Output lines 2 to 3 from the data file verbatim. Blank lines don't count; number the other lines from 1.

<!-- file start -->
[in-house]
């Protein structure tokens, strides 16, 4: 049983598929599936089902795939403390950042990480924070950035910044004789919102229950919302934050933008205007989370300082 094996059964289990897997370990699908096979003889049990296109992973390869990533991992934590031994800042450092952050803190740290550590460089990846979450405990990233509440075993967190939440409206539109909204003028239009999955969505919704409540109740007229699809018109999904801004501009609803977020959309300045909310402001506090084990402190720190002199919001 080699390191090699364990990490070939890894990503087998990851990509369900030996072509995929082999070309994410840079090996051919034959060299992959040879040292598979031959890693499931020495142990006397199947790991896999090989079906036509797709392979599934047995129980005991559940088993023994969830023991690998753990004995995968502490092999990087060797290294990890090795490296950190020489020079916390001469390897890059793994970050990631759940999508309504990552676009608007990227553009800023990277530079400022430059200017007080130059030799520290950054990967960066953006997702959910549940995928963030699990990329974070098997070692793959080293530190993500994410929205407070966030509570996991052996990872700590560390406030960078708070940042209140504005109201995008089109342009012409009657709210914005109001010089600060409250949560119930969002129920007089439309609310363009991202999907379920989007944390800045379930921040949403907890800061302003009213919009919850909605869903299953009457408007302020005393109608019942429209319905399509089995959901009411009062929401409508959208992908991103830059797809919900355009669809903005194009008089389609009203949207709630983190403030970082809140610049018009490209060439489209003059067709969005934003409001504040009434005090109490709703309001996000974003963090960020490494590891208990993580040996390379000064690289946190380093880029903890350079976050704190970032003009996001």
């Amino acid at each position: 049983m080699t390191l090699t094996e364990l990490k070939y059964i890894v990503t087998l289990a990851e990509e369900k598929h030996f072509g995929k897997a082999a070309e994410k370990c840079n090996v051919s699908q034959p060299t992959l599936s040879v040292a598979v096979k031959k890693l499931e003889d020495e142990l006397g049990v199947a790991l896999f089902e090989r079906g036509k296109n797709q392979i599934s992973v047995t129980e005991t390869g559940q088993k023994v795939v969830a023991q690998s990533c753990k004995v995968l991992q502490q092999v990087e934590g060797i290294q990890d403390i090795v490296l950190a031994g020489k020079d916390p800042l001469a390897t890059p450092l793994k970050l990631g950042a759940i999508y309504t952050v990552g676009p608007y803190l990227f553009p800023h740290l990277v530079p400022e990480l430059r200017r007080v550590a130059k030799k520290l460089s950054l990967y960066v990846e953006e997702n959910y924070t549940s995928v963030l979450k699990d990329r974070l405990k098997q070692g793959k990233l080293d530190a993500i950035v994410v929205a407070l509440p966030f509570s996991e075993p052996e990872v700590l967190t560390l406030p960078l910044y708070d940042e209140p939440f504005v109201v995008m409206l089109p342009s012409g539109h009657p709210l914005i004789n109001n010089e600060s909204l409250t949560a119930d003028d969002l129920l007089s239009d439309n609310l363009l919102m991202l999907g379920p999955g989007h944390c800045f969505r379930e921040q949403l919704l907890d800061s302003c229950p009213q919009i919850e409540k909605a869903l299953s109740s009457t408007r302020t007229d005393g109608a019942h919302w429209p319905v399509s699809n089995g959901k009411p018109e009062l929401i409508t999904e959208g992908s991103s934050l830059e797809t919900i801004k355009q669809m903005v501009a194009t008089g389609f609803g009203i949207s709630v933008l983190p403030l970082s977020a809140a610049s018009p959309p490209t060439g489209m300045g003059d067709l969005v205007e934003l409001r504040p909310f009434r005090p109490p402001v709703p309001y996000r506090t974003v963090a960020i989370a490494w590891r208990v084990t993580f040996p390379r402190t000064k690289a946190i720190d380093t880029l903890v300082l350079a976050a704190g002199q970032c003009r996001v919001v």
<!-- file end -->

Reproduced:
């Protein structure tokens, strides 16, 4: 049983598929599936089902795939403390950042990480924070950035910044004789919102229950919302934050933008205007989370300082 094996059964289990897997370990699908096979003889049990296109992973390869990533991992934590031994800042450092952050803190740290550590460089990846979450405990990233509440075993967190939440409206539109909204003028239009999955969505919704409540109740007229699809018109999904801004501009609803977020959309300045909310402001506090084990402190720190002199919001 080699390191090699364990990490070939890894990503087998990851990509369900030996072509995929082999070309994410840079090996051919034959060299992959040879040292598979031959890693499931020495142990006397199947790991896999090989079906036509797709392979599934047995129980005991559940088993023994969830023991690998753990004995995968502490092999990087060797290294990890090795490296950190020489020079916390001469390897890059793994970050990631759940999508309504990552676009608007990227553009800023990277530079400022430059200017007080130059030799520290950054990967960066953006997702959910549940995928963030699990990329974070098997070692793959080293530190993500994410929205407070966030509570996991052996990872700590560390406030960078708070940042209140504005109201995008089109342009012409009657709210914005109001010089600060409250949560119930969002129920007089439309609310363009991202999907379920989007944390800045379930921040949403907890800061302003009213919009919850909605869903299953009457408007302020005393109608019942429209319905399509089995959901009411009062929401409508959208992908991103830059797809919900355009669809903005194009008089389609009203949207709630983190403030970082809140610049018009490209060439489209003059067709969005934003409001504040009434005090109490709703309001996000974003963090960020490494590891208990993580040996390379000064690289946190380093880029903890350079976050704190970032003009996001």
């Amino acid at each position: 049983m080699t390191l090699t094996e364990l990490k070939y059964i890894v990503t087998l289990a990851e990509e369900k598929h030996f072509g995929k897997a082999a070309e994410k370990c840079n090996v051919s699908q034959p060299t992959l599936s040879v040292a598979v096979k031959k890693l499931e003889d020495e142990l006397g049990v199947a790991l896999f089902e090989r079906g036509k296109n797709q392979i599934s992973v047995t129980e005991t390869g559940q088993k023994v795939v969830a023991q690998s990533c753990k004995v995968l991992q502490q092999v990087e934590g060797i290294q990890d403390i090795v490296l950190a031994g020489k020079d916390p800042l001469a390897t890059p450092l793994k970050l990631g950042a759940i999508y309504t952050v990552g676009p608007y803190l990227f553009p800023h740290l990277v530079p400022e990480l430059r200017r007080v550590a130059k030799k520290l460089s950054l990967y960066v990846e953006e997702n959910y924070t549940s995928v963030l979450k699990d990329r974070l405990k098997q070692g793959k990233l080293d530190a993500i950035v994410v929205a407070l509440p966030f509570s996991e075993p052996e990872v700590l967190t560390l406030p960078l910044y708070d940042e209140p939440f504005v109201v995008m409206l089109p342009s012409g539109h009657p709210l914005i004789n109001n010089e600060s909204l409250t949560a119930d003028d969002l129920l007089s239009d439309n609310l363009l919102m991202l999907g379920p999955g989007h944390c800045f969505r379930e921040q949403l919704l907890d800061s302003c229950p009213q919009i919850e409540k909605a869903l299953s109740s009457t408007r302020t007229d005393g109608a019942h919302w429209p319905v399509s699809n089995g959901k009411p018109e009062l929401i409508t999904e959208g992908s991103s934050l830059e797809t919900i801004k355009q669809m903005v501009a194009t008089g389609f609803g009203i949207s709630v933008l983190p403030l970082s977020a809140a610049s018009p959309p490209t060439g489209m300045g003059d067709l969005v205007e934003l409001r504040p909310f009434r005090p109490p402001v709703p309001y996000r506090t974003v963090a960020i989370a490494w590891r208990v084990t993580f040996p390379r402190t000064k690289a946190i720190d380093t880029l903890v300082l350079a976050a704190g002199q970032c003009r996001v919001v």